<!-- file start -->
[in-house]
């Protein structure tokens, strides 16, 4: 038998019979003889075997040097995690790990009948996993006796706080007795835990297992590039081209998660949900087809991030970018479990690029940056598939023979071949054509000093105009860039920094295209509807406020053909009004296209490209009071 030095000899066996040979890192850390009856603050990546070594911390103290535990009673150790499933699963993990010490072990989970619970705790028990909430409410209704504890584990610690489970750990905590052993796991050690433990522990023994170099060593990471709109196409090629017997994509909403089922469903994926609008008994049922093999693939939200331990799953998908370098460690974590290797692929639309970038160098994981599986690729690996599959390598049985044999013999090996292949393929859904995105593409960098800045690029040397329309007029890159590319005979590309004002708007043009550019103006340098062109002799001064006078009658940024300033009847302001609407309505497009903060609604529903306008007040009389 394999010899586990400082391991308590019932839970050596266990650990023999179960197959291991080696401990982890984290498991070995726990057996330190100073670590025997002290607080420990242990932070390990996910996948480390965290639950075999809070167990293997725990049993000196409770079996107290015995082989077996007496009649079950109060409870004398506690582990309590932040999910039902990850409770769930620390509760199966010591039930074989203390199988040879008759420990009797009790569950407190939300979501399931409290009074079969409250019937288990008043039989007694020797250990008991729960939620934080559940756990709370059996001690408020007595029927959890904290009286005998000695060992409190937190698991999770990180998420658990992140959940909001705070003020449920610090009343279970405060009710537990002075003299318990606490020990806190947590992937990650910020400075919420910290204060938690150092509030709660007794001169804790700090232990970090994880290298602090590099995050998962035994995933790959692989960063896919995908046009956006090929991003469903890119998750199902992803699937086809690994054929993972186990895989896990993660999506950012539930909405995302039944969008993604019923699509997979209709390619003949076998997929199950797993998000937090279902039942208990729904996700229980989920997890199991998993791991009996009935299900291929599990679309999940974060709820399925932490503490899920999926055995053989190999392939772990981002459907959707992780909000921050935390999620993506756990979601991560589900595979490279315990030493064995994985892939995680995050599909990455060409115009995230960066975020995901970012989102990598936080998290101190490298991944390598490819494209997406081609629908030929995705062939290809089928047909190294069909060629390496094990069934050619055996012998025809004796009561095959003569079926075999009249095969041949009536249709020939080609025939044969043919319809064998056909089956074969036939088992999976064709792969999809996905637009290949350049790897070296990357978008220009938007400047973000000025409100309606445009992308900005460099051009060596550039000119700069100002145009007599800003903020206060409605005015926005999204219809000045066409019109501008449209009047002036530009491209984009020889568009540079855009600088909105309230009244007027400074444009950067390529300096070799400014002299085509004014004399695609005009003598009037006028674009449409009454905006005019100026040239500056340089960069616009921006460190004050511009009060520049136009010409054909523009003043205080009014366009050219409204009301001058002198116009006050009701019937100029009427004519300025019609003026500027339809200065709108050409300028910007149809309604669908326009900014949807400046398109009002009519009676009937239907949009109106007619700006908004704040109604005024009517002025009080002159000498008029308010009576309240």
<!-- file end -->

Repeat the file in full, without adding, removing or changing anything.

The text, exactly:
[in-house]
């Protein structure tokens, strides 16, 4: 038998019979003889075997040097995690790990009948996993006796706080007795835990297992590039081209998660949900087809991030970018479990690029940056598939023979071949054509000093105009860039920094295209509807406020053909009004296209490209009071 030095000899066996040979890192850390009856603050990546070594911390103290535990009673150790499933699963993990010490072990989970619970705790028990909430409410209704504890584990610690489970750990905590052993796991050690433990522990023994170099060593990471709109196409090629017997994509909403089922469903994926609008008994049922093999693939939200331990799953998908370098460690974590290797692929639309970038160098994981599986690729690996599959390598049985044999013999090996292949393929859904995105593409960098800045690029040397329309007029890159590319005979590309004002708007043009550019103006340098062109002799001064006078009658940024300033009847302001609407309505497009903060609604529903306008007040009389 394999010899586990400082391991308590019932839970050596266990650990023999179960197959291991080696401990982890984290498991070995726990057996330190100073670590025997002290607080420990242990932070390990996910996948480390965290639950075999809070167990293997725990049993000196409770079996107290015995082989077996007496009649079950109060409870004398506690582990309590932040999910039902990850409770769930620390509760199966010591039930074989203390199988040879008759420990009797009790569950407190939300979501399931409290009074079969409250019937288990008043039989007694020797250990008991729960939620934080559940756990709370059996001690408020007595029927959890904290009286005998000695060992409190937190698991999770990180998420658990992140959940909001705070003020449920610090009343279970405060009710537990002075003299318990606490020990806190947590992937990650910020400075919420910290204060938690150092509030709660007794001169804790700090232990970090994880290298602090590099995050998962035994995933790959692989960063896919995908046009956006090929991003469903890119998750199902992803699937086809690994054929993972186990895989896990993660999506950012539930909405995302039944969008993604019923699509997979209709390619003949076998997929199950797993998000937090279902039942208990729904996700229980989920997890199991998993791991009996009935299900291929599990679309999940974060709820399925932490503490899920999926055995053989190999392939772990981002459907959707992780909000921050935390999620993506756990979601991560589900595979490279315990030493064995994985892939995680995050599909990455060409115009995230960066975020995901970012989102990598936080998290101190490298991944390598490819494209997406081609629908030929995705062939290809089928047909190294069909060629390496094990069934050619055996012998025809004796009561095959003569079926075999009249095969041949009536249709020939080609025939044969043919319809064998056909089956074969036939088992999976064709792969999809996905637009290949350049790897070296990357978008220009938007400047973000000025409100309606445009992308900005460099051009060596550039000119700069100002145009007599800003903020206060409605005015926005999204219809000045066409019109501008449209009047002036530009491209984009020889568009540079855009600088909105309230009244007027400074444009950067390529300096070799400014002299085509004014004399695609005009003598009037006028674009449409009454905006005019100026040239500056340089960069616009921006460190004050511009009060520049136009010409054909523009003043205080009014366009050219409204009301001058002198116009006050009701019937100029009427004519300025019609003026500027339809200065709108050409300028910007149809309604669908326009900014949807400046398109009002009519009676009937239907949009109106007619700006908004704040109604005024009517002025009080002159000498008029308010009576309240």